Should Foreign Lawyers be Able to Practice in Limited Fashion? - In House
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Should Foreign Lawyers be Able to Practice in Limited Fashion?

The ability of foreign attorneys to provide legal advice and serve as in-house counsel in the United States may soon be expanded.

The ABA Commission on Ethics 20/20 is proposing amendments to the ABA Model Rules of Professional Conduct.

With increased globalization and more foreign attorneys working on both domestic and international legal issues, this topic is of interest to many in house counsels.

The proposed amendments will:

  • allow foreign attorneys to work as in-house counsel,
  • allow foreign attorneys to apply for pro hac vice admission, and
  • merge the ABA Model Rule for Temporary Practice by Foreign Lawyers with Rule 5.5.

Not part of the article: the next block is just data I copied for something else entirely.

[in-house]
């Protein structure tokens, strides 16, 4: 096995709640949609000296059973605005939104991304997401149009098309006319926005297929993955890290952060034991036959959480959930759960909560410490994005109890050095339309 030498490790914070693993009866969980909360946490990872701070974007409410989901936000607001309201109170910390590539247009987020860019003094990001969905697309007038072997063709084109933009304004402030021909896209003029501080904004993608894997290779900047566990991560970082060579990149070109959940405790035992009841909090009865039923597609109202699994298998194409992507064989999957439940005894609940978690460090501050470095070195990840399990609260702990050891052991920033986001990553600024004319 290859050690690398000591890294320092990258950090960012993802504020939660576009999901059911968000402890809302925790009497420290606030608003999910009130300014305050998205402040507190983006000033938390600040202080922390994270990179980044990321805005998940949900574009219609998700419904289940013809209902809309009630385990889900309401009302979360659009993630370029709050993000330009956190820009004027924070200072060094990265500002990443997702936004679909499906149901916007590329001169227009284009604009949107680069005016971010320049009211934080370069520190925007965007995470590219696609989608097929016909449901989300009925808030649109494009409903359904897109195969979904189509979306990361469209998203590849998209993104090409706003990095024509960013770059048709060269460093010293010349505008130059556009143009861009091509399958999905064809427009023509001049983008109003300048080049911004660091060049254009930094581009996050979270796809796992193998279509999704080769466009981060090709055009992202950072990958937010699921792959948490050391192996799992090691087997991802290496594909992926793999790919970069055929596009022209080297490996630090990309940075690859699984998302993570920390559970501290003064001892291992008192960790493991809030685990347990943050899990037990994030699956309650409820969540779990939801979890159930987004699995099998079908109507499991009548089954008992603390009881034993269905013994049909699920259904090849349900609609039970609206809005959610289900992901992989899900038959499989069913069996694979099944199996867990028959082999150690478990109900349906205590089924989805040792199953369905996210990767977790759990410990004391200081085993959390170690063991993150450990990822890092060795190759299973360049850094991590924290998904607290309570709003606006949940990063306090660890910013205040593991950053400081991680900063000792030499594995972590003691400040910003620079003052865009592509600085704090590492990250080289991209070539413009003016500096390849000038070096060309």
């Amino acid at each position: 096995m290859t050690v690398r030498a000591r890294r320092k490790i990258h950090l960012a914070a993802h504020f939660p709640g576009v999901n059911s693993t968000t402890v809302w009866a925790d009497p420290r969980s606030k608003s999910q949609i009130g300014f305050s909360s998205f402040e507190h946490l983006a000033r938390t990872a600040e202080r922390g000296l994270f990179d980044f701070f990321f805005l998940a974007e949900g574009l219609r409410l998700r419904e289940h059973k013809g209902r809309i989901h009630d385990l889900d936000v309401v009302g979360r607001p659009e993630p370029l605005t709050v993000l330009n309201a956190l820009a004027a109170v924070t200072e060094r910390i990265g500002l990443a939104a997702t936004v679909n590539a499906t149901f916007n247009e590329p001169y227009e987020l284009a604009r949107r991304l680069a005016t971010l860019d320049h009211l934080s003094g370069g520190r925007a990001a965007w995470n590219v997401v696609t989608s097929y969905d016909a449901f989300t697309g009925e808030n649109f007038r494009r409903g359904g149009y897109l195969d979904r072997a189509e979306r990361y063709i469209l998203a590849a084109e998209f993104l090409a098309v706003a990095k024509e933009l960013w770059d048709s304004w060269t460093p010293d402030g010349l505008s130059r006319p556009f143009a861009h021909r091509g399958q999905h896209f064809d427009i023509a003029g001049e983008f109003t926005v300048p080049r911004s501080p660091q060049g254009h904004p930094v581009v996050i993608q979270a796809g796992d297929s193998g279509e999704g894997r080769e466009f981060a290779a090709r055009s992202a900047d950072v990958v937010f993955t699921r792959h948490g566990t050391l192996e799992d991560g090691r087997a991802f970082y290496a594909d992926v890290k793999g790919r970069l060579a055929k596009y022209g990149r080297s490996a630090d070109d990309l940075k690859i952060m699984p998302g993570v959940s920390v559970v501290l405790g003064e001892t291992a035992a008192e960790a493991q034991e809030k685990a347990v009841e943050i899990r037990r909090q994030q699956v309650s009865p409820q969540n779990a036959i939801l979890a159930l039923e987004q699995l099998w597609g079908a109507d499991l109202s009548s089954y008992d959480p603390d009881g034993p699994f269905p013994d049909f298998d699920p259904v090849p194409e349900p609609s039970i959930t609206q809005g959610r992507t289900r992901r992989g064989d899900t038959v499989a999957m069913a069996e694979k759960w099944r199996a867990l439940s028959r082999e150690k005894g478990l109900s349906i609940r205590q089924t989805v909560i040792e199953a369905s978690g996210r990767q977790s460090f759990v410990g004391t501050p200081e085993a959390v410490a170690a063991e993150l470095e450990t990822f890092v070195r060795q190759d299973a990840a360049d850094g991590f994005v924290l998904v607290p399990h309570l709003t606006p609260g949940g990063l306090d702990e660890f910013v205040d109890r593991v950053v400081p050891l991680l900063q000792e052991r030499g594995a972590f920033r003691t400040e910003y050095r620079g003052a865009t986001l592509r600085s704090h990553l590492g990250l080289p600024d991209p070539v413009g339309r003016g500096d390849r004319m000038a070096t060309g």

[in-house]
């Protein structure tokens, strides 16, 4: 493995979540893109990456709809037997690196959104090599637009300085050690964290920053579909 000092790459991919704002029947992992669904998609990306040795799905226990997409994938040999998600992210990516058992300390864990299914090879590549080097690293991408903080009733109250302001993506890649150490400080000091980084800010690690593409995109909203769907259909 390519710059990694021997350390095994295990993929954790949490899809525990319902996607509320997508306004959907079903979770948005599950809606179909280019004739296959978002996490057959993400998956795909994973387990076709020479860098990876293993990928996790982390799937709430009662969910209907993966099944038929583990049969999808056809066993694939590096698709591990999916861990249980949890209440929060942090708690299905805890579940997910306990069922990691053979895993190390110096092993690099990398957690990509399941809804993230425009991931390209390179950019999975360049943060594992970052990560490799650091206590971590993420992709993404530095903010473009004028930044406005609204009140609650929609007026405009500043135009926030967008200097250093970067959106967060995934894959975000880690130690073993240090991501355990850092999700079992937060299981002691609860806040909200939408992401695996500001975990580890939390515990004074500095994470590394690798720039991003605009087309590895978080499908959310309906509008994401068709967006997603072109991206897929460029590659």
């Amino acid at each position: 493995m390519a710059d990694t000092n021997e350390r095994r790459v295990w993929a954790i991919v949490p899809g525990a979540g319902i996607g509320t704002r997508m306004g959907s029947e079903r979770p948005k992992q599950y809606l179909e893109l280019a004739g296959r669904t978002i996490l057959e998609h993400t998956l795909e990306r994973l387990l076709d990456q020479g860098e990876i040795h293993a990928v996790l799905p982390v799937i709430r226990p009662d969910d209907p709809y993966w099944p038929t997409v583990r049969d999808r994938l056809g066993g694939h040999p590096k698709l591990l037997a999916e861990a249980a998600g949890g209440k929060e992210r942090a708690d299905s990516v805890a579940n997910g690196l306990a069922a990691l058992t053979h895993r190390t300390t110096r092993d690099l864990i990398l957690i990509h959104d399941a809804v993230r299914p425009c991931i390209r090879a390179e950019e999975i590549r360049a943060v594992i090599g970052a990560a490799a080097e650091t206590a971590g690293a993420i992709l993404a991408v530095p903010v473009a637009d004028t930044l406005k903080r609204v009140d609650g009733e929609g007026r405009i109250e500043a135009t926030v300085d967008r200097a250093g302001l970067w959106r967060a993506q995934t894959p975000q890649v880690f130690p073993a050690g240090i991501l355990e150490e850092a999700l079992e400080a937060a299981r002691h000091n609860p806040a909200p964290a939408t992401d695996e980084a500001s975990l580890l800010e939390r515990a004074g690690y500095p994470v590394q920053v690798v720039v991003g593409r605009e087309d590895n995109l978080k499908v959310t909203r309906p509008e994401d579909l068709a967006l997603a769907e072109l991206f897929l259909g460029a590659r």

The proposed amendments would only be applicable to those foreign attorneys who are admitted to practice law in their jurisdiction. The ABA Commission is fielding comments on their proposal. The submission period for comments ends July 15, 2011.

Expanding the authority of foreign lawyers may have effects on both the legal employment market as well as on the overall quality of legal services. 

These proposed amendments could increase the well of legal expertise in the United States.  Experienced foreign attorneys would no longer need to be admitted to a U.S. jurisdiction in order to qualify to work as in-house counsel. 

The proposed amendments will not necessarily open the floodgates with foreign-educated attorneys. Foreign attorneys will be vetted twice: first abroad, as they must be a member in good standing of that jurisdiction. Then again domestically by the ABA, as they must either register to be an in-house counsel or apply for pro hac vice admission.

The proposed amendments will be finalized and then discussed in the August 2012 ABA Annual Meeting.

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